Neenah recently released a sweet new promotional project by Willoughby Design that beautifully showcases six classic typefaces. The 9.5″ x 12″ booklet—called “Fresh Takes on Classic Type”—not only contains 6 spreads of lovely graphic work, but also a fun little interactive experience associated with each typeface.
PRINT got the chance to run a few questions by Ann Willoughby about the project:
What was it that Neenah wanted you to achieve with the design of the promotion? (e.g. what was your brief/goal?) How does your design solution align with the brand in the finished result?
Neenah initially asked us to identify 10 classic typefaces that would pair with “The Perfect Ten” — the 10 featured colors in the Neenah CLASSIC® palette. The audience is primarily designers so we wanted to find a way to engage them in a fresh way. By focusing on contemporary typography designers, we were able to tell the story of how new digital typefaces evoke classic analog printing technologies while freeing designers from the limitations of traditional typesetting. Once the direction was approved, we discovered that most of The Classic Ten could be featured with six stories.
Typeface: Buttermilk & Brioche by Jessica Hische @jessicahische http://jessicahische.is/awesome
Typeface: Homestead by Luke Lisi @lisidesign https://dribbble.com/lisidesign
How did the paper play into the design? (e.g. is it integral to the design?) And, what was the thinking behind which papers went with which designs?
We wanted to showcase “The Perfect Ten,” a selection of 10 Neenah CLASSIC colors that unifies the four CLASSIC brands (CLASSIC CREST®, CLASSIC® Linen, CLASSIC® Laid, and CLASSIC COLUMNS® Papers). Telling the story while featuring four brands, ten colors and various weights took some creative finesse. It was a complex challenge to design a book where the paper choices on each spread felt natural and not forced. For example, the typewriter spread features five writing and text weights, five colors and several finishes. The smaller “letters” appear to be coming out of the typewriter and each can be removed. Each letter tells a delightful story about the history of the many typefaces designed for the typewriter.
Typeface: HWT ARTZ by Erik Spiekermann @espeikermann http://spiekermann.com/en/
Typeface: Various typewriter fonts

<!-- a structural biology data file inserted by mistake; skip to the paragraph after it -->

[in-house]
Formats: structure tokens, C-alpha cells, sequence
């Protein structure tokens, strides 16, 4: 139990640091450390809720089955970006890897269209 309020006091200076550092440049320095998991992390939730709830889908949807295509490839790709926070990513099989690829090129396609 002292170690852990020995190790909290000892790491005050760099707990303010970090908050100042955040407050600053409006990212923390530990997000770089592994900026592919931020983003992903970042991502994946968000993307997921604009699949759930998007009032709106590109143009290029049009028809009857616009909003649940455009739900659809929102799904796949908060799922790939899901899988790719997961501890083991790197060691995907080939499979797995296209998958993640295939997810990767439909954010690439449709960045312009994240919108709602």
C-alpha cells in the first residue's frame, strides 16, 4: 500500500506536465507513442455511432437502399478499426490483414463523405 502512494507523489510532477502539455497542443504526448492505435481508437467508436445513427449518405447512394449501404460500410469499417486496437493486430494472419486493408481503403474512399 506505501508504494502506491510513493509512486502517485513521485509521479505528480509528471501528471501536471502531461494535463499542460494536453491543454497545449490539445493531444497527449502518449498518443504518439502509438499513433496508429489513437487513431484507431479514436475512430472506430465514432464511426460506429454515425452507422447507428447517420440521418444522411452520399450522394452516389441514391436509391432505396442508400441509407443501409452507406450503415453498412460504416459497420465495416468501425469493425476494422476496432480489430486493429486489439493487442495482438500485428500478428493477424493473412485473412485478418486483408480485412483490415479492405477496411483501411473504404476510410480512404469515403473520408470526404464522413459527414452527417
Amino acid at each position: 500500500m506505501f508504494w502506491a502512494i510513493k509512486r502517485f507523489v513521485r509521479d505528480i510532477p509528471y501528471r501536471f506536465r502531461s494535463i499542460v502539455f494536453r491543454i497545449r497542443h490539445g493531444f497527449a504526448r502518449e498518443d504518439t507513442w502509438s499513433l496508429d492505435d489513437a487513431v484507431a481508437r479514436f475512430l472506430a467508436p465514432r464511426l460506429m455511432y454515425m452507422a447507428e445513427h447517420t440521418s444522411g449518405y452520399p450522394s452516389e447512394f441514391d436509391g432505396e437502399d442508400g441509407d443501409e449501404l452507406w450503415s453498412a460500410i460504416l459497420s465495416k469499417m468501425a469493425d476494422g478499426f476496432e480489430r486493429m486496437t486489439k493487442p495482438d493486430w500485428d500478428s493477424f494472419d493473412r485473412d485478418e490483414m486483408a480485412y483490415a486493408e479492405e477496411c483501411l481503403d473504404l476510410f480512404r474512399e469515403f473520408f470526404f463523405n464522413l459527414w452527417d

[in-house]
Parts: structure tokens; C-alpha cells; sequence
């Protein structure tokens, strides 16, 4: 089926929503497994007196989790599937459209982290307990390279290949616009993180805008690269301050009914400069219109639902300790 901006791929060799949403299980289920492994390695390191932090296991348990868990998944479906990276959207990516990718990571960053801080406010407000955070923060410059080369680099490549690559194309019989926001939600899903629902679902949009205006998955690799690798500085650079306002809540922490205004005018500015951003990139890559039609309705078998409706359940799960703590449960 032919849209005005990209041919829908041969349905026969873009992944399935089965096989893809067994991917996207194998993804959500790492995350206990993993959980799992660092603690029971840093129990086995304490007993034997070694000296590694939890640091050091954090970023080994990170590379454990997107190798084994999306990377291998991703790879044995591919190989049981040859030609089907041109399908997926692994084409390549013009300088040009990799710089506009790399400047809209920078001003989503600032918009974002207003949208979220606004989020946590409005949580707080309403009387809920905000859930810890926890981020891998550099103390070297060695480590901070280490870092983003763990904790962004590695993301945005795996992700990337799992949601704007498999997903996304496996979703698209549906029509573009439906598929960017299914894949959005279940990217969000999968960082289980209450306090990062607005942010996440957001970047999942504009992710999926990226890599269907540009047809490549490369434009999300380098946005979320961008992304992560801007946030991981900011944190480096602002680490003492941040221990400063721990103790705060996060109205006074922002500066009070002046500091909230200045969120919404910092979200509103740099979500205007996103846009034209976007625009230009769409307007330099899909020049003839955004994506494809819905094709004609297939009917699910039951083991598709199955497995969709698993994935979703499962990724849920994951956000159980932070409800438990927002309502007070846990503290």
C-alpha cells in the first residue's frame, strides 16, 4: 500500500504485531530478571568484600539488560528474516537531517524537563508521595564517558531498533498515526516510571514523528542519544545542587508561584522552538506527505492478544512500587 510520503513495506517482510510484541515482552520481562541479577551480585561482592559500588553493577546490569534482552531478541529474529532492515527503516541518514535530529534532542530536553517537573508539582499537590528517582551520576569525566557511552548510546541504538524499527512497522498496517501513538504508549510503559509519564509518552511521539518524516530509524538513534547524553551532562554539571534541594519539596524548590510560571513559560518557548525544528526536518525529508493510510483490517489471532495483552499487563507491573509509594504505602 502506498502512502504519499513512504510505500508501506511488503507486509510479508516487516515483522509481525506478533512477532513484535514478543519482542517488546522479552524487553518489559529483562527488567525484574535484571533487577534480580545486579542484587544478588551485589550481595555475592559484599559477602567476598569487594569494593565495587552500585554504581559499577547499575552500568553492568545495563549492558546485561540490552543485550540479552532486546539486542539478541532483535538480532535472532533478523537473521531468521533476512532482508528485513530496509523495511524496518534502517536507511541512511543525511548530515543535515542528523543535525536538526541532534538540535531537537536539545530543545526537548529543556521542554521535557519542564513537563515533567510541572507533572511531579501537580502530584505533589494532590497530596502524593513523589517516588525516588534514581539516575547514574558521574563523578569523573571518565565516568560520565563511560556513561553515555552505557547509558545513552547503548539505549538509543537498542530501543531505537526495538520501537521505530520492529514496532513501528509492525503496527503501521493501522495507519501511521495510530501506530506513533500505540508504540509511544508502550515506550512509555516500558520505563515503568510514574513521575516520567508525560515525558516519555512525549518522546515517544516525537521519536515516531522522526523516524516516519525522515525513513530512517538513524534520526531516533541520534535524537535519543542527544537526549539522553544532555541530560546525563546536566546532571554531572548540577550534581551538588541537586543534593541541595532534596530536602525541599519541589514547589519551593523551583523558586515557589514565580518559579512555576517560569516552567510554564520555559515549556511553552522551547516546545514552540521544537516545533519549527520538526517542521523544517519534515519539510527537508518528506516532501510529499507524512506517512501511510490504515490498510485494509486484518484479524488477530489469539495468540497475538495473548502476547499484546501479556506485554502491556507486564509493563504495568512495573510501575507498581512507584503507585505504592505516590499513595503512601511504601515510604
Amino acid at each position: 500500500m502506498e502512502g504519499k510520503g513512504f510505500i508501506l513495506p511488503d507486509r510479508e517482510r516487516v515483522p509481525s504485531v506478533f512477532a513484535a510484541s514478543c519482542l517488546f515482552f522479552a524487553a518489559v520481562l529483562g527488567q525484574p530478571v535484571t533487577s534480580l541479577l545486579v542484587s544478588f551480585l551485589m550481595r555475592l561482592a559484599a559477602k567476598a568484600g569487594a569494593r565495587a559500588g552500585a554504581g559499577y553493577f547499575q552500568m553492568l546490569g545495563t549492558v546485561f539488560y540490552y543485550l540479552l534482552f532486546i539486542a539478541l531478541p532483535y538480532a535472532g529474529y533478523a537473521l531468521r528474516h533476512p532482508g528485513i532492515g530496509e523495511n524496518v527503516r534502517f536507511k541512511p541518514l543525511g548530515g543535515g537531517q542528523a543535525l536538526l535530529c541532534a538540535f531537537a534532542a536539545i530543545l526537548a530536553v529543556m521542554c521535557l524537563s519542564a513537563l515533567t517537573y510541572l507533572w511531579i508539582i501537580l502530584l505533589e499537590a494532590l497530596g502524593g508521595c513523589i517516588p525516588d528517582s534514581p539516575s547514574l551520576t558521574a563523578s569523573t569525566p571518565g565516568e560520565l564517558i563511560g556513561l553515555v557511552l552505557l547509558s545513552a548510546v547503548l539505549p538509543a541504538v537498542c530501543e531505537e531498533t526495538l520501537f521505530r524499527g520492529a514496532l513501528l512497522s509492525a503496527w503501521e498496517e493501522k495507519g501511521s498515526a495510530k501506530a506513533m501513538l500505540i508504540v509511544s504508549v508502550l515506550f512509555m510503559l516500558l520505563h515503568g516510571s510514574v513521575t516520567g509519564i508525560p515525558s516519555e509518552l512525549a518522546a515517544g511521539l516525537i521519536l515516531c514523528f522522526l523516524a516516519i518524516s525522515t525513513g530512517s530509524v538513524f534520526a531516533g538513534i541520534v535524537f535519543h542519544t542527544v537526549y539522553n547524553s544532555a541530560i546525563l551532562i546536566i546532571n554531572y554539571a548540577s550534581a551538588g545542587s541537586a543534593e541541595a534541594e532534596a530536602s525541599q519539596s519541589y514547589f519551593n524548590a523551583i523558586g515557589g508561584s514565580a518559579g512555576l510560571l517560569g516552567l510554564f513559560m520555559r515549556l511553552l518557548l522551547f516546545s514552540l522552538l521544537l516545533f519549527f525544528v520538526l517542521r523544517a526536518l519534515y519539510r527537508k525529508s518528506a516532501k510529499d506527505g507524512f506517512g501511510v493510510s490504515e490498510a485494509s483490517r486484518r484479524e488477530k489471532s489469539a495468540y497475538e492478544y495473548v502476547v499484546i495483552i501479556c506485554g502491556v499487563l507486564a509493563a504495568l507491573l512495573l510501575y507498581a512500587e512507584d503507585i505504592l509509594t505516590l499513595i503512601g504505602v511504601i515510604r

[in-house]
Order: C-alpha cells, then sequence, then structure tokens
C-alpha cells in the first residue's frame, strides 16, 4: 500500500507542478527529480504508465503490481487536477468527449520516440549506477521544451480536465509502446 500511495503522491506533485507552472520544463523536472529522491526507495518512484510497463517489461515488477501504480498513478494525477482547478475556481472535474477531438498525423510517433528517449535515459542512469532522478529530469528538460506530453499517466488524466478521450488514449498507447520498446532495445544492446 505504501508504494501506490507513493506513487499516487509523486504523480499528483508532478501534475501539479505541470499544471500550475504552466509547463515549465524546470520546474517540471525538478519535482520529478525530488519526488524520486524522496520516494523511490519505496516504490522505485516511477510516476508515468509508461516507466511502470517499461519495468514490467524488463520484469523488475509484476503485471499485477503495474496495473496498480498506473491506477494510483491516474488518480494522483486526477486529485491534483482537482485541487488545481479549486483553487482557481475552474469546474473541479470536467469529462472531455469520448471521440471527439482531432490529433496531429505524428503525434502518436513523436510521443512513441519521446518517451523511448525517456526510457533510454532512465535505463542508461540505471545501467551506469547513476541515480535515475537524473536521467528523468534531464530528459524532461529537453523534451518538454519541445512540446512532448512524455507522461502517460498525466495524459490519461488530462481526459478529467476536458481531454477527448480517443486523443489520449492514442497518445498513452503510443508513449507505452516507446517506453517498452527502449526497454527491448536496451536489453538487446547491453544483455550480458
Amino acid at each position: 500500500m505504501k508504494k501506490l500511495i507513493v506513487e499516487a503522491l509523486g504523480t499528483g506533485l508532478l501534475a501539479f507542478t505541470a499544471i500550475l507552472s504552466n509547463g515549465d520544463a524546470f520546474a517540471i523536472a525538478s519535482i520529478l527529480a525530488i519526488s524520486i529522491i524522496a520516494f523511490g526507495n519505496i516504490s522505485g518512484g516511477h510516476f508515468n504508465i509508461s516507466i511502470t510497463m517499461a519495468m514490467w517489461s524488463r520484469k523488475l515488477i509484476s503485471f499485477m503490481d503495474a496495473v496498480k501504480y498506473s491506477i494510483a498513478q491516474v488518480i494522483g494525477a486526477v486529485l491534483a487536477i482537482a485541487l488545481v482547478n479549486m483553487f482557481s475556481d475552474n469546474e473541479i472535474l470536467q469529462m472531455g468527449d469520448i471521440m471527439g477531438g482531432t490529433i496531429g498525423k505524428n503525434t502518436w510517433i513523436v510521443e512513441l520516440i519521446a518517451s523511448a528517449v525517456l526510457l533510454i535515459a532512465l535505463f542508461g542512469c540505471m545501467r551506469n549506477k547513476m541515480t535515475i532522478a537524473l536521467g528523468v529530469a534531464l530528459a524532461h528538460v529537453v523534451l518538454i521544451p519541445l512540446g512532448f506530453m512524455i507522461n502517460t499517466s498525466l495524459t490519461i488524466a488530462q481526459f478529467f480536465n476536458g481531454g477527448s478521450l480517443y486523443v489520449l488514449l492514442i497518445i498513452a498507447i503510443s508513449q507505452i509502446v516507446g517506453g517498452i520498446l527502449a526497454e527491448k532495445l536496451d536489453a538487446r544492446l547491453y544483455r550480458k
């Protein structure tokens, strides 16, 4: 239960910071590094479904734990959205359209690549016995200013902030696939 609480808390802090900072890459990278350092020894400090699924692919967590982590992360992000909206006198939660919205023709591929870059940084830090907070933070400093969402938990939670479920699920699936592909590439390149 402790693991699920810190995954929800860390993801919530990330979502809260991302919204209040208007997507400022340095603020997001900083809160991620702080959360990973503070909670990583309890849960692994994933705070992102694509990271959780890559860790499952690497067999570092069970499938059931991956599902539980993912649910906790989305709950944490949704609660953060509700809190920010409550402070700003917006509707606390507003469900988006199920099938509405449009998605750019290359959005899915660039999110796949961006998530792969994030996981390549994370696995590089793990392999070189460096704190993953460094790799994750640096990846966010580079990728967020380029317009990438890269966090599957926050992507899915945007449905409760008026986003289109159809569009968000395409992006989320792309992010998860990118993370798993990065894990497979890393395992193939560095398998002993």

What was your favorite part of working on this project?
Without a doubt, our favorite part was the collaboration and thrill we shared as each spread came to life. Working through the story while making just the right paper and construction choices was a challenge. Angela Synder, Senior Designer at Willoughby Design, headed up the collaboration and made sure every decision was made with creative deliberation.
Typeface: Big Caslon by Matthew Carter https://www.myfonts.com/person/Matthew_Carter/
Typeface: Roto by Nicole and Petra Kapitza @kapitza http://www.kapitza.com/
How did you go about selecting the typefaces—the “new classics”?
We started with about 25 designers/typefaces that ranged from classic to contemporary. There were several designers that we wanted to include from day one: legendary type designers like Matthew Carter and Erik Spiekermann. We also sought some diversity and thus selected type by female designers Jessica Hische and Nicole and Petra Kaptiza. And we wanted to include lesser-known designers like Luke Lisi who decided to share his typeface through the open source economy. Alyson Kuhn, our writer partner, suggested the typewriter spread as it perfectly demonstrated a return to our analog past through reimagined digital typewriter typefaces.
How long did it take to put this book together?
The Neenah project started in January 2016, it was a 5-6 month process.
What unifying elements can be found throughout the booklet to tie the different designs together?
Color, type and layout were carefully integrated into the design to unify the overall impact. Most of the spreads also stand on their own in harmony with the typefaces that were used. Interactivity is the one unique device that unifies the various spreads. Almost every spread has some tactile element. Buttermilk and Brioche features a coffee sleeve that is reusable. HWT ARTZ makes a great desk poster. Homestead has pullout letterforms. The typewriter spread has five pages that are a delight to remove and read. Big Caslon features a foldout piece of wrapping paper, and the dingbats are perforated so that the reader can build an Eames-inspired card tower. There is a sense of discovery and joy throughout the book.
All too often, typography gets overlooked in larger design competitions—which is why we developed one that gives the artforms their full due and recognizes the best designers in each category. Whether you design your own typefaces, design type-centric pieces or create gorgeous handlettered projects, we want to see your work—and share it with our readers.
Enter today for a chance to be featured in Print magazine, receive a prize pack from MyDesignShop.com, and more. Early bird rates for the competition—which features both pro and student categories—end Oct. 14.